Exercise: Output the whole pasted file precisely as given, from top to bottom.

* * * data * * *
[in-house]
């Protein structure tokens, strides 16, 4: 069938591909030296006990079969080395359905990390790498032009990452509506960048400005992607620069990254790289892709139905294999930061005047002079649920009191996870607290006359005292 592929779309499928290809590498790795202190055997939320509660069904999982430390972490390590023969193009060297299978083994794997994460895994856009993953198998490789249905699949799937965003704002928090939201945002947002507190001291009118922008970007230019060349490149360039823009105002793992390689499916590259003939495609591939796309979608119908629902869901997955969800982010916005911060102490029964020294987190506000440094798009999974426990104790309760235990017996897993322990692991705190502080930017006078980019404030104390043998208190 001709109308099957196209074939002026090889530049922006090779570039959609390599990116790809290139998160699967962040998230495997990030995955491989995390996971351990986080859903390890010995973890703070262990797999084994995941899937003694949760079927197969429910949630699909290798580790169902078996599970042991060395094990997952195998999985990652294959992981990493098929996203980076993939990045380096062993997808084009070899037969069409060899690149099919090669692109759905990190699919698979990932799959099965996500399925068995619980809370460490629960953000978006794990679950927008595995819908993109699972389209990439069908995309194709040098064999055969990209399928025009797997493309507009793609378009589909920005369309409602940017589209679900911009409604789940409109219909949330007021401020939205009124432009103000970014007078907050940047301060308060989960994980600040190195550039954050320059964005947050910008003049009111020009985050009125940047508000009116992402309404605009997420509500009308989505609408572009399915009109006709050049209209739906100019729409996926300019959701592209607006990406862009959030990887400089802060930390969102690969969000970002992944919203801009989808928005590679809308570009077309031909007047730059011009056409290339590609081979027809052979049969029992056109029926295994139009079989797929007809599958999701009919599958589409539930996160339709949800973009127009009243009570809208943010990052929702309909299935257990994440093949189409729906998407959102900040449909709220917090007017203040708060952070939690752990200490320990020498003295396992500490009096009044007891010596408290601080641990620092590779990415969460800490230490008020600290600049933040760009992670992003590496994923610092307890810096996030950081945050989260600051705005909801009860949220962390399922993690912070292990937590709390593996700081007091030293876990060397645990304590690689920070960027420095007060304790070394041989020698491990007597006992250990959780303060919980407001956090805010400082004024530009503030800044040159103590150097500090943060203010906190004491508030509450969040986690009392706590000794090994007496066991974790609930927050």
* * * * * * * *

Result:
[in-house]
């Protein structure tokens, strides 16, 4: 069938591909030296006990079969080395359905990390790498032009990452509506960048400005992607620069990254790289892709139905294999930061005047002079649920009191996870607290006359005292 592929779309499928290809590498790795202190055997939320509660069904999982430390972490390590023969193009060297299978083994794997994460895994856009993953198998490789249905699949799937965003704002928090939201945002947002507190001291009118922008970007230019060349490149360039823009105002793992390689499916590259003939495609591939796309979608119908629902869901997955969800982010916005911060102490029964020294987190506000440094798009999974426990104790309760235990017996897993322990692991705190502080930017006078980019404030104390043998208190 001709109308099957196209074939002026090889530049922006090779570039959609390599990116790809290139998160699967962040998230495997990030995955491989995390996971351990986080859903390890010995973890703070262990797999084994995941899937003694949760079927197969429910949630699909290798580790169902078996599970042991060395094990997952195998999985990652294959992981990493098929996203980076993939990045380096062993997808084009070899037969069409060899690149099919090669692109759905990190699919698979990932799959099965996500399925068995619980809370460490629960953000978006794990679950927008595995819908993109699972389209990439069908995309194709040098064999055969990209399928025009797997493309507009793609378009589909920005369309409602940017589209679900911009409604789940409109219909949330007021401020939205009124432009103000970014007078907050940047301060308060989960994980600040190195550039954050320059964005947050910008003049009111020009985050009125940047508000009116992402309404605009997420509500009308989505609408572009399915009109006709050049209209739906100019729409996926300019959701592209607006990406862009959030990887400089802060930390969102690969969000970002992944919203801009989808928005590679809308570009077309031909007047730059011009056409290339590609081979027809052979049969029992056109029926295994139009079989797929007809599958999701009919599958589409539930996160339709949800973009127009009243009570809208943010990052929702309909299935257990994440093949189409729906998407959102900040449909709220917090007017203040708060952070939690752990200490320990020498003295396992500490009096009044007891010596408290601080641990620092590779990415969460800490230490008020600290600049933040760009992670992003590496994923610092307890810096996030950081945050989260600051705005909801009860949220962390399922993690912070292990937590709390593996700081007091030293876990060397645990304590690689920070960027420095007060304790070394041989020698491990007597006992250990959780303060919980407001956090805010400082004024530009503030800044040159103590150097500090943060203010906190004491508030509450969040986690009392706590000794090994007496066991974790609930927050």